Standard sizes for NCR forms are half page (5.5″ x 8.5″), full page (8.5″ x 11″) and legal (8.5″ x 14″) although custom sizes can be ordered to meet your specific need. The design orientation can be either vertical or horizontal. The link below gives you access to design templates that can be used to lay out your form in the appropriate size and orientation. raffle ticket numbering indesign
Permalink Peter, I have done the "master" function successfully. It appears to work.I ran a form job to the press with a large quantity of numbers successfully. Thank you. A full color ticket job with only two hundred sheets did create a large file in my print que however, and feed very slowly. Can you tell me; Does Indesign still create an image for each sheet when printing? I am still a bit confused about the threading technique you mentioned. Would this create an easier feed to the printer or "smaller" file size?
Thank you for these clear instructions. I have had the same problem as Mommy Vaughan and followed the suggestion. However, on re-opening the Word document, I have the dialogue box Invalid Merge Field. I have to use Task Manager to close down Word. I am using Word 2010. Maybe that is part or all of the problem. Any ideas please? I need to sort this by tomorrow night to print them on Monday!
Permalink Peter, I have done the "master" function successfully. It appears to work.I ran a form job to the press with a large quantity of numbers successfully. Thank you. A full color ticket job with only two hundred sheets did create a large file in my print que however, and feed very slowly. Can you tell me; Does Indesign still create an image for each sheet when printing? I am still a bit confused about the threading technique you mentioned. Would this create an easier feed to the printer or "smaller" file size?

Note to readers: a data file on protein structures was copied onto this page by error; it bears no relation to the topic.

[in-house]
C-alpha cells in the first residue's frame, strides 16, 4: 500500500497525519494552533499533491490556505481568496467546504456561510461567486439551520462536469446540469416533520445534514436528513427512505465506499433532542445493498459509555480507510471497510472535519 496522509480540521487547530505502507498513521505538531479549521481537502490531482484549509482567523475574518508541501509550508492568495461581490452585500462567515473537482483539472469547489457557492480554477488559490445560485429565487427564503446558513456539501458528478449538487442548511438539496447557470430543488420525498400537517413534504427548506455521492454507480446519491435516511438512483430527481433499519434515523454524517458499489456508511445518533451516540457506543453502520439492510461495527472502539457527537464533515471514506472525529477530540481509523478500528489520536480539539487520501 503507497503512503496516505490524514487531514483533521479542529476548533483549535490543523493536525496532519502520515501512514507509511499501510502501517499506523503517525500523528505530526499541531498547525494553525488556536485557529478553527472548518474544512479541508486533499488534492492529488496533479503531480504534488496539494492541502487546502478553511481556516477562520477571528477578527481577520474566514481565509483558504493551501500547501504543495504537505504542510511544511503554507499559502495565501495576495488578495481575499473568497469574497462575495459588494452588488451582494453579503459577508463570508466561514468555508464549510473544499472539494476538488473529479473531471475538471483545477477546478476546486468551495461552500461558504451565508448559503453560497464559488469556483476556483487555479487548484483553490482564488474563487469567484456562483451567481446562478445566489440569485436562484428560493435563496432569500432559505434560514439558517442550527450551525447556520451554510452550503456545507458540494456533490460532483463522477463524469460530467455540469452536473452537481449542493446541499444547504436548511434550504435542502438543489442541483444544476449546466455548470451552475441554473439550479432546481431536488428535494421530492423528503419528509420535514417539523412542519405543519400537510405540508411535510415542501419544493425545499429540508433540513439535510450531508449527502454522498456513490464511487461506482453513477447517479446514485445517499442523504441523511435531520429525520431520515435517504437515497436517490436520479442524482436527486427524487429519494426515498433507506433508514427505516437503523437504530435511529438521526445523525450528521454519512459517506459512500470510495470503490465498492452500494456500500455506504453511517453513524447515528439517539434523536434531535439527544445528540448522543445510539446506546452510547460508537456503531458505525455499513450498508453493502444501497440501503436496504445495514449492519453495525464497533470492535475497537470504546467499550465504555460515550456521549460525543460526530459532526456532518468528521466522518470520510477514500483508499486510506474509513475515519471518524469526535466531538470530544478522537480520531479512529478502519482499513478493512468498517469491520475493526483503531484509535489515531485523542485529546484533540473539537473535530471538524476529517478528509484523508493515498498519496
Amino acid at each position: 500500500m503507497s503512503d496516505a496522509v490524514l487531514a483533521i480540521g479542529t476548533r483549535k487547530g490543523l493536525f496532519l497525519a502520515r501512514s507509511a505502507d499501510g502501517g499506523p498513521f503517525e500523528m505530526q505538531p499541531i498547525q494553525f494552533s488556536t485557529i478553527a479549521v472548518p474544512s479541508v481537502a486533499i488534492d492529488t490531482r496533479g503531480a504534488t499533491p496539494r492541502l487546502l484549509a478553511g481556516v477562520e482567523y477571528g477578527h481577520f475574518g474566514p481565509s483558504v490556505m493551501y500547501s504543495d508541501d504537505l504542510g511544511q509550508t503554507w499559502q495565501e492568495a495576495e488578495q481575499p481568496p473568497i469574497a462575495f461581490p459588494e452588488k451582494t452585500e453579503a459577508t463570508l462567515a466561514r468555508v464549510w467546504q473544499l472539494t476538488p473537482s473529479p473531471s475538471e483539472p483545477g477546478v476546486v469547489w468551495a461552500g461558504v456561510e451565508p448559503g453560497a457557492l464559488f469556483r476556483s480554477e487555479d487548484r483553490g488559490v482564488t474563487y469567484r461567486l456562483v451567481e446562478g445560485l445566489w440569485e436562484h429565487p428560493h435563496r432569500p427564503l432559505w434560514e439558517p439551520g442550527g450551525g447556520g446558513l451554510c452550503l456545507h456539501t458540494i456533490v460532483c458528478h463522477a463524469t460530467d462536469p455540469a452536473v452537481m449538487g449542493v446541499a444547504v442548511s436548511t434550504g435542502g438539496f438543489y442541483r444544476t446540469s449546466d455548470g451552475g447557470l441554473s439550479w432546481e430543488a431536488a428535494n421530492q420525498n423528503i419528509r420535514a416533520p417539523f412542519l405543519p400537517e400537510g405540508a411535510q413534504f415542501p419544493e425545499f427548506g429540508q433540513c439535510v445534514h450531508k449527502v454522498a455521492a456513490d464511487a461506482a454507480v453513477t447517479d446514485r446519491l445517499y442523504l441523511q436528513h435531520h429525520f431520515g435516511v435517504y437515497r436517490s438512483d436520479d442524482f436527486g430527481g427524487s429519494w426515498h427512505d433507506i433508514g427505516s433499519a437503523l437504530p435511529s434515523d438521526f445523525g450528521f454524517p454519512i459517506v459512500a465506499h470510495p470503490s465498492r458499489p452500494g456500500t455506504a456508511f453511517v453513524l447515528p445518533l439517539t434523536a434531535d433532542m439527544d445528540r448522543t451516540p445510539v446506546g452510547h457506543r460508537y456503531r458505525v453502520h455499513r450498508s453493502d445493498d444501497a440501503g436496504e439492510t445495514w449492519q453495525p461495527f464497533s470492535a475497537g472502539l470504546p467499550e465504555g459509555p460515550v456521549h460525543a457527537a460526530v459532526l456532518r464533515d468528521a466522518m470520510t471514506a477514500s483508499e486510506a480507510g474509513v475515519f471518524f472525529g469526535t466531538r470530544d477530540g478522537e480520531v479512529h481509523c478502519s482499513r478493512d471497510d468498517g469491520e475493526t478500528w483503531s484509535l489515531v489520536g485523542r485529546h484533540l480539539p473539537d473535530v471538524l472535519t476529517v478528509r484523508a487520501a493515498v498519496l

Before you complete the merge, preview the merge results to make sure that the tracking numbers will display as you want them to in your publications. You can preview the merge in two ways: While you are refining the layout to review the layout of the individual coupon or gift certificate, or when you are getting ready to print, to preview the arrangement of coupons or gift certificates on the printed sheet.
There are two schools of thought regarding how numeric version numbers are incremented. Most free and open-source software packages, including MediaWiki, treat versions as a series of individual numbers, separated by periods, with a progression such as 1.7.0, 1.8.0, 1.8.1, 1.9.0, 1.10.0, 1.11.0, 1.11.1, 1.11.2, and so on. On the other hand, some software packages identify releases by decimal numbers: 1.7, 1.8, 1.81, 1.82, 1.9, etc. Decimal versions were common in the 1980s, for example with NetWare, DOS, and Microsoft Windows, but even in the 2000s have been for example used by Opera[7] and Movable Type.[8] In the decimal scheme, 1.81 is the minor version following 1.8, while maintenance releases (i.e. bug fixes only) may be denoted with an alphabetic suffix, such as 1.81a or 1.81b.
Create your first ticket, without the numbering. Then where you want the number to appear first, press Ctrl-F9 to create a pair of field braces (ie '{}') and fill in between them so that you get '{SEQ Ticket \# 00000}'. Then, where you want the duplicate number to appear, create another field and fill it it so that you get '{SEQ Ticket \c \# 00000}'. From there it's mostly just a matter of duplicating the whole ticket however many times you want. When you're done press Ctrl-A to select the whole document, then press F9 to update the fields.
Hello Bruce, I seem to be having a different problem altogether. I created my ticket in word using logos and text boxes as needed, ticket looks great. I followed your very clear instructions but when I did the Finish & Merge I got this message, "You cannot include DATA, NEXT, NEXTIF, or SKIPIF fields in comments, headers, footers, footnotes or endnotes." I then click on OK and get this, "A field calculation error occurred in record 1. Bruce any help would be much appreciated. Thank you!!

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Microsoft Publisher offers many design tools that let you create any type of publication or document. You can essentially make anything in Publisher, including tickets. The easiest way to make tickets in Microsoft Publisher is to download a ticket template from Microsoft Office's website and modify it in Publisher with your own text, colors and graphics. These steps can be used for creating tickets in both Microsoft Publisher 2003 and 2007.